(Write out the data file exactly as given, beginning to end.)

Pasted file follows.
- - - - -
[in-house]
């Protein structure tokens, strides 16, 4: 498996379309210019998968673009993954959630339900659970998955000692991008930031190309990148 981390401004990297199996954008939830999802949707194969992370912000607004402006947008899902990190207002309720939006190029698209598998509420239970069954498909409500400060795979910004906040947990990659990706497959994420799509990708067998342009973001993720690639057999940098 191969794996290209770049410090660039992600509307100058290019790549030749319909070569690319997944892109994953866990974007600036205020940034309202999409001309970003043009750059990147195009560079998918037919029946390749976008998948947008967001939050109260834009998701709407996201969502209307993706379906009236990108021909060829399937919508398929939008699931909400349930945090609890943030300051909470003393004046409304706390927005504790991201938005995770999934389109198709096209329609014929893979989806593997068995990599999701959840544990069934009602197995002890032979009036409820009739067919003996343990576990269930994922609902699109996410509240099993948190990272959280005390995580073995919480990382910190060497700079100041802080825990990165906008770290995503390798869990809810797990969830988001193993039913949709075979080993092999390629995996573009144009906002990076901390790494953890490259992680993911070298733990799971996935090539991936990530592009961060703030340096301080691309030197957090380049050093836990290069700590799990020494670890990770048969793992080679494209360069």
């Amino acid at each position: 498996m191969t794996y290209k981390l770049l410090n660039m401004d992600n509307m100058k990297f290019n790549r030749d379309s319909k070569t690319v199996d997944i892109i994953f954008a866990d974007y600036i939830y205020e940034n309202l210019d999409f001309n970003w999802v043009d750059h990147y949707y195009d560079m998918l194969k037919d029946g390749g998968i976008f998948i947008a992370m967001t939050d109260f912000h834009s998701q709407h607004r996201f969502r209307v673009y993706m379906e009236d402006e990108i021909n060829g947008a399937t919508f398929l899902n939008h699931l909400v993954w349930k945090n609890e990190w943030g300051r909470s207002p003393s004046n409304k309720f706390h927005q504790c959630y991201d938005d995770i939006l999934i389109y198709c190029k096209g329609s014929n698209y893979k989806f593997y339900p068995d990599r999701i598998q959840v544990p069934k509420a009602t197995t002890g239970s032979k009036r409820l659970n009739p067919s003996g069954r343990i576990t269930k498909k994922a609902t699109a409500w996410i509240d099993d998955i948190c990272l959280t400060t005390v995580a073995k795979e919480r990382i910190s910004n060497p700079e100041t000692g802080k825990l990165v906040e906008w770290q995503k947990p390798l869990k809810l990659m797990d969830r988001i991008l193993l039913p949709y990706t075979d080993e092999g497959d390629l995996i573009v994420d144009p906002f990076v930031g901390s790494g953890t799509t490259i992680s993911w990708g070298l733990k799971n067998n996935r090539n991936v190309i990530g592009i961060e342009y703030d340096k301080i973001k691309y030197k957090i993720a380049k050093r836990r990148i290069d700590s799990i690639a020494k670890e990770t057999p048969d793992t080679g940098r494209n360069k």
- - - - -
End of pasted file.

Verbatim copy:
[in-house]
């Protein structure tokens, strides 16, 4: 498996379309210019998968673009993954959630339900659970998955000692991008930031190309990148 981390401004990297199996954008939830999802949707194969992370912000607004402006947008899902990190207002309720939006190029698209598998509420239970069954498909409500400060795979910004906040947990990659990706497959994420799509990708067998342009973001993720690639057999940098 191969794996290209770049410090660039992600509307100058290019790549030749319909070569690319997944892109994953866990974007600036205020940034309202999409001309970003043009750059990147195009560079998918037919029946390749976008998948947008967001939050109260834009998701709407996201969502209307993706379906009236990108021909060829399937919508398929939008699931909400349930945090609890943030300051909470003393004046409304706390927005504790991201938005995770999934389109198709096209329609014929893979989806593997068995990599999701959840544990069934009602197995002890032979009036409820009739067919003996343990576990269930994922609902699109996410509240099993948190990272959280005390995580073995919480990382910190060497700079100041802080825990990165906008770290995503390798869990809810797990969830988001193993039913949709075979080993092999390629995996573009144009906002990076901390790494953890490259992680993911070298733990799971996935090539991936990530592009961060703030340096301080691309030197957090380049050093836990290069700590799990020494670890990770048969793992080679494209360069």
């Amino acid at each position: 498996m191969t794996y290209k981390l770049l410090n660039m401004d992600n509307m100058k990297f290019n790549r030749d379309s319909k070569t690319v199996d997944i892109i994953f954008a866990d974007y600036i939830y205020e940034n309202l210019d999409f001309n970003w999802v043009d750059h990147y949707y195009d560079m998918l194969k037919d029946g390749g998968i976008f998948i947008a992370m967001t939050d109260f912000h834009s998701q709407h607004r996201f969502r209307v673009y993706m379906e009236d402006e990108i021909n060829g947008a399937t919508f398929l899902n939008h699931l909400v993954w349930k945090n609890e990190w943030g300051r909470s207002p003393s004046n409304k309720f706390h927005q504790c959630y991201d938005d995770i939006l999934i389109y198709c190029k096209g329609s014929n698209y893979k989806f593997y339900p068995d990599r999701i598998q959840v544990p069934k509420a009602t197995t002890g239970s032979k009036r409820l659970n009739p067919s003996g069954r343990i576990t269930k498909k994922a609902t699109a409500w996410i509240d099993d998955i948190c990272l959280t400060t005390v995580a073995k795979e919480r990382i910190s910004n060497p700079e100041t000692g802080k825990l990165v906040e906008w770290q995503k947990p390798l869990k809810l990659m797990d969830r988001i991008l193993l039913p949709y990706t075979d080993e092999g497959d390629l995996i573009v994420d144009p906002f990076v930031g901390s790494g953890t799509t490259i992680s993911w990708g070298l733990k799971n067998n996935r090539n991936v190309i990530g592009i961060e342009y703030d340096k301080i973001k691309y030197k957090i993720a380049k050093r836990r990148i290069d700590s799990i690639a020494k670890e990770t057999p048969d793992t080679g940098r494209n360069k």